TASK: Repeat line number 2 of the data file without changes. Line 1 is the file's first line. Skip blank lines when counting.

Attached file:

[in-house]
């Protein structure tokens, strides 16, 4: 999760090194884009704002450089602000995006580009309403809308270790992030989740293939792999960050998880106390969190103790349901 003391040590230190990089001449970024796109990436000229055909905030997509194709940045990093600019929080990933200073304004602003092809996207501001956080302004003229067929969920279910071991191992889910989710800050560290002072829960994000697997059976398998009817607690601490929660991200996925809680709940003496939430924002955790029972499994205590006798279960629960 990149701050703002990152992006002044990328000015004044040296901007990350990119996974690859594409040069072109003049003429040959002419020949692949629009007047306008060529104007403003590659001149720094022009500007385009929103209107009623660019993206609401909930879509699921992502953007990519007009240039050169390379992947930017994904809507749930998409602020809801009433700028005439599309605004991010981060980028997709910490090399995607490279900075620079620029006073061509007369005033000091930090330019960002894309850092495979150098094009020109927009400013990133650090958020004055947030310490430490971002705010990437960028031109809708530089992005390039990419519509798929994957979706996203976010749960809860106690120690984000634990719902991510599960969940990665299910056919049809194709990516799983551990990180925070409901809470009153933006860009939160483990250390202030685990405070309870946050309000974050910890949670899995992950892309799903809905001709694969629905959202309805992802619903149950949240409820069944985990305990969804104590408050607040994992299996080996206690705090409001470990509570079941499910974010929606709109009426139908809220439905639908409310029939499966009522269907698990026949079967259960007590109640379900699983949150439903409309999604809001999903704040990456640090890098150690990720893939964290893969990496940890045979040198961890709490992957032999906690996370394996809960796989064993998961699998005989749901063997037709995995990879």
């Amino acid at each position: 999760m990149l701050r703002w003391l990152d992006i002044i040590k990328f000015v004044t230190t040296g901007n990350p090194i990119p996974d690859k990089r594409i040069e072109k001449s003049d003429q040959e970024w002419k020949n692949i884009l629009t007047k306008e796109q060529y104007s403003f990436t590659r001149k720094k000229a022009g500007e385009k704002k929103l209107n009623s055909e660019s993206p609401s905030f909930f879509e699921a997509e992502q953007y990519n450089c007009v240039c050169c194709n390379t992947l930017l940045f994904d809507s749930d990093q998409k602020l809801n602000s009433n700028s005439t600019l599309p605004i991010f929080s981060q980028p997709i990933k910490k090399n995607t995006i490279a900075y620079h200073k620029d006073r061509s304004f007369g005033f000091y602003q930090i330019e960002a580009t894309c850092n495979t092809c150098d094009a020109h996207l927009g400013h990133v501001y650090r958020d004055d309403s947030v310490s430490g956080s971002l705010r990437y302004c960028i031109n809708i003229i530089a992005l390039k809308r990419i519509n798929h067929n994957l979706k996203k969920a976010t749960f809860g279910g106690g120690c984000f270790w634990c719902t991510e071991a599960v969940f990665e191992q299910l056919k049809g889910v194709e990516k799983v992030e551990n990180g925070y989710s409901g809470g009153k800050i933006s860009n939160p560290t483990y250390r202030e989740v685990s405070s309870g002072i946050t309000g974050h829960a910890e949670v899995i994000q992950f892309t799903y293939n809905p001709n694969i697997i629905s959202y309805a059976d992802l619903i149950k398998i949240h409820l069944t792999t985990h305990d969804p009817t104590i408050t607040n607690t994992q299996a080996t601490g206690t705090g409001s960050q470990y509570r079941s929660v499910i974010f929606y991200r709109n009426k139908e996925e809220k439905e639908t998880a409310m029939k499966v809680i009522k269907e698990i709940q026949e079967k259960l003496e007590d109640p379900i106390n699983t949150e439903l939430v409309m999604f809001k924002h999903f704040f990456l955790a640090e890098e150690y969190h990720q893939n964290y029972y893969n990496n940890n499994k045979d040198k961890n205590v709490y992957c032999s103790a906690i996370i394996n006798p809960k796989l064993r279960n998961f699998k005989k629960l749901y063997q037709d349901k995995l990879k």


């Protein structure tokens, strides 16, 4: 999760090194884009704002450089602000995006580009309403809308270790992030989740293939792999960050998880106390969190103790349901 003391040590230190990089001449970024796109990436000229055909905030997509194709940045990093600019929080990933200073304004602003092809996207501001956080302004003229067929969920279910071991191992889910989710800050560290002072829960994000697997059976398998009817607690601490929660991200996925809680709940003496939430924002955790029972499994205590006798279960629960 990149701050703002990152992006002044990328000015004044040296901007990350990119996974690859594409040069072109003049003429040959002419020949692949629009007047306008060529104007403003590659001149720094022009500007385009929103209107009623660019993206609401909930879509699921992502953007990519007009240039050169390379992947930017994904809507749930998409602020809801009433700028005439599309605004991010981060980028997709910490090399995607490279900075620079620029006073061509007369005033000091930090330019960002894309850092495979150098094009020109927009400013990133650090958020004055947030310490430490971002705010990437960028031109809708530089992005390039990419519509798929994957979706996203976010749960809860106690120690984000634990719902991510599960969940990665299910056919049809194709990516799983551990990180925070409901809470009153933006860009939160483990250390202030685990405070309870946050309000974050910890949670899995992950892309799903809905001709694969629905959202309805992802619903149950949240409820069944985990305990969804104590408050607040994992299996080996206690705090409001470990509570079941499910974010929606709109009426139908809220439905639908409310029939499966009522269907698990026949079967259960007590109640379900699983949150439903409309999604809001999903704040990456640090890098150690990720893939964290893969990496940890045979040198961890709490992957032999906690996370394996809960796989064993998961699998005989749901063997037709995995990879």